The sorption of U(VI) on quartz was investigated and discussed by Huber and Lützenkirchen (2009) without considering the formation of alkaline metal uranyl carbonates. The formation of Mg-, Ca-, and Sr–uranyl-carbonato complexes shows a significant impact on the sorption of uranium on quartz. This was studied by Nair and Merkel (2011) in batch experiments adding 10 g of powdered quartz to 0.1 L of water containing rather low U(VI) concentrations ( M) in the absence and presence of Mg, Sr, and Ca (1 mM) at a pH value between 9 and 6.5 in steps of 0.5. NaHCO3 ( M) and NaCl ( M) were used as ionic strength buffers. The low U concentrations were used to avoid precipitation of Ca–U carbonates. In the absence of alkaline earth elements, the percentage of uranium was sorbed on quartz approximately 90 % independent from pH. In the existence of Mg, Sr, and Ca, the percentage of sorption of uranium on quartz decreased to 50 %, 30 %, and 10 % respectively (Nair and Merkel, 2011). In this paper, the surface was the generalized two-layer model and was taken from Dzombak and Morel (1990) with no explicit calculation of the diffuse-layer composition.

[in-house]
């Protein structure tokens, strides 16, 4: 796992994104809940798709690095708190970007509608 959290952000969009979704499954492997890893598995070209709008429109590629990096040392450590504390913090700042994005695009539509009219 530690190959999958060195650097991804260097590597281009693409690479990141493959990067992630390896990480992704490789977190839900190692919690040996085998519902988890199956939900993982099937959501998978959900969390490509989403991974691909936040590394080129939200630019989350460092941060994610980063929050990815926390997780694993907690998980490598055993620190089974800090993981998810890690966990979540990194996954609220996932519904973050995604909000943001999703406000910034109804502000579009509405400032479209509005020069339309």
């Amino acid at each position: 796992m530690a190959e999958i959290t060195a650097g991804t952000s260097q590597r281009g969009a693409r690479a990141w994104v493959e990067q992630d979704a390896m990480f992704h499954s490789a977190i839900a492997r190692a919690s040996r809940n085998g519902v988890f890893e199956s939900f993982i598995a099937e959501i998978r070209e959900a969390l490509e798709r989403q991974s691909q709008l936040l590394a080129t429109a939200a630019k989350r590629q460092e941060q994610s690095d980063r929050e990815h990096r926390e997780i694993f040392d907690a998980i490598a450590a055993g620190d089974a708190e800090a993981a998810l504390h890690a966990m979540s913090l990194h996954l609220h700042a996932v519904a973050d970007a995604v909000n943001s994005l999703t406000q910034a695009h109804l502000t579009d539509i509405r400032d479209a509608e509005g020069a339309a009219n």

Table 1 displays the parameter ranges used to optimize the six parameters selected to calibrate PHREEQC, based on Nair et al. (2014).